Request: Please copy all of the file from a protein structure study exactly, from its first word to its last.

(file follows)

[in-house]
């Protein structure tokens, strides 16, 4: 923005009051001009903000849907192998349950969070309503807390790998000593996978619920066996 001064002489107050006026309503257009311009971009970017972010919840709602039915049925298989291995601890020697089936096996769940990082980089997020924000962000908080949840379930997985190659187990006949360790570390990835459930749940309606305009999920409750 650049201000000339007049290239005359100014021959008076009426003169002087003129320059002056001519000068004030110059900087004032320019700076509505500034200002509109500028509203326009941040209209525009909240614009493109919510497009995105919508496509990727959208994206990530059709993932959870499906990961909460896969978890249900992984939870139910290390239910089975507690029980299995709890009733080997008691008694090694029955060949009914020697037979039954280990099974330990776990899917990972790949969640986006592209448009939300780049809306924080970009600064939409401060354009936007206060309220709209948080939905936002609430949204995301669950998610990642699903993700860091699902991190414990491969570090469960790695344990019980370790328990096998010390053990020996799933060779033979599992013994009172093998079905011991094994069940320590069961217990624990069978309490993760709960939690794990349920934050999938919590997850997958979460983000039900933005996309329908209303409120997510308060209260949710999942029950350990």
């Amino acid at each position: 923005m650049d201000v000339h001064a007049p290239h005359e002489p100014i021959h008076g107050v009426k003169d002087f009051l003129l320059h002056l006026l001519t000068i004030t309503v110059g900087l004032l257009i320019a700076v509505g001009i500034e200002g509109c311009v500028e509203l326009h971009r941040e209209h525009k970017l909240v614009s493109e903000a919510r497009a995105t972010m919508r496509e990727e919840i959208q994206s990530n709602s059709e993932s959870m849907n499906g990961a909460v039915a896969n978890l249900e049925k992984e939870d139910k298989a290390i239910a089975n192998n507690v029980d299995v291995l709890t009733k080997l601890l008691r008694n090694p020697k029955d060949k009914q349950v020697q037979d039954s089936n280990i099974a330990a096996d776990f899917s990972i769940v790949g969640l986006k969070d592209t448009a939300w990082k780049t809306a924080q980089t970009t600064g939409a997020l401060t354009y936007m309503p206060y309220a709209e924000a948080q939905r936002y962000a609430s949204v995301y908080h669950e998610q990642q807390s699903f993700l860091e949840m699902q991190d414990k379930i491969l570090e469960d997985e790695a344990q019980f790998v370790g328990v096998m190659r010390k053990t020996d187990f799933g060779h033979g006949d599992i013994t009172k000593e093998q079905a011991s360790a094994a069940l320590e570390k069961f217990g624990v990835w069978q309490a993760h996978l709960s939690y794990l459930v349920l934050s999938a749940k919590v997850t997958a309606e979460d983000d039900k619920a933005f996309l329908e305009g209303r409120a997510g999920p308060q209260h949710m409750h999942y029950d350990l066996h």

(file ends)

[in-house]
């Protein structure tokens, strides 16, 4: 923005009051001009903000849907192998349950969070309503807390790998000593996978619920066996 001064002489107050006026309503257009311009971009970017972010919840709602039915049925298989291995601890020697089936096996769940990082980089997020924000962000908080949840379930997985190659187990006949360790570390990835459930749940309606305009999920409750 650049201000000339007049290239005359100014021959008076009426003169002087003129320059002056001519000068004030110059900087004032320019700076509505500034200002509109500028509203326009941040209209525009909240614009493109919510497009995105919508496509990727959208994206990530059709993932959870499906990961909460896969978890249900992984939870139910290390239910089975507690029980299995709890009733080997008691008694090694029955060949009914020697037979039954280990099974330990776990899917990972790949969640986006592209448009939300780049809306924080970009600064939409401060354009936007206060309220709209948080939905936002609430949204995301669950998610990642699903993700860091699902991190414990491969570090469960790695344990019980370790328990096998010390053990020996799933060779033979599992013994009172093998079905011991094994069940320590069961217990624990069978309490993760709960939690794990349920934050999938919590997850997958979460983000039900933005996309329908209303409120997510308060209260949710999942029950350990």
């Amino acid at each position: 923005m650049d201000v000339h001064a007049p290239h005359e002489p100014i021959h008076g107050v009426k003169d002087f009051l003129l320059h002056l006026l001519t000068i004030t309503v110059g900087l004032l257009i320019a700076v509505g001009i500034e200002g509109c311009v500028e509203l326009h971009r941040e209209h525009k970017l909240v614009s493109e903000a919510r497009a995105t972010m919508r496509e990727e919840i959208q994206s990530n709602s059709e993932s959870m849907n499906g990961a909460v039915a896969n978890l249900e049925k992984e939870d139910k298989a290390i239910a089975n192998n507690v029980d299995v291995l709890t009733k080997l601890l008691r008694n090694p020697k029955d060949k009914q349950v020697q037979d039954s089936n280990i099974a330990a096996d776990f899917s990972i769940v790949g969640l986006k969070d592209t448009a939300w990082k780049t809306a924080q980089t970009t600064g939409a997020l401060t354009y936007m309503p206060y309220a709209e924000a948080q939905r936002y962000a609430s949204v995301y908080h669950e998610q990642q807390s699903f993700l860091e949840m699902q991190d414990k379930i491969l570090e469960d997985e790695a344990q019980f790998v370790g328990v096998m190659r010390k053990t020996d187990f799933g060779h033979g006949d599992i013994t009172k000593e093998q079905a011991s360790a094994a069940l320590e570390k069961f217990g624990v990835w069978q309490a993760h996978l709960s939690y794990l459930v349920l934050s999938a749940k919590v997850t997958a309606e979460d983000d039900k619920a933005f996309l329908e305009g209303r409120a997510g999920p308060q209260h949710m409750h999942y029950d350990l066996h």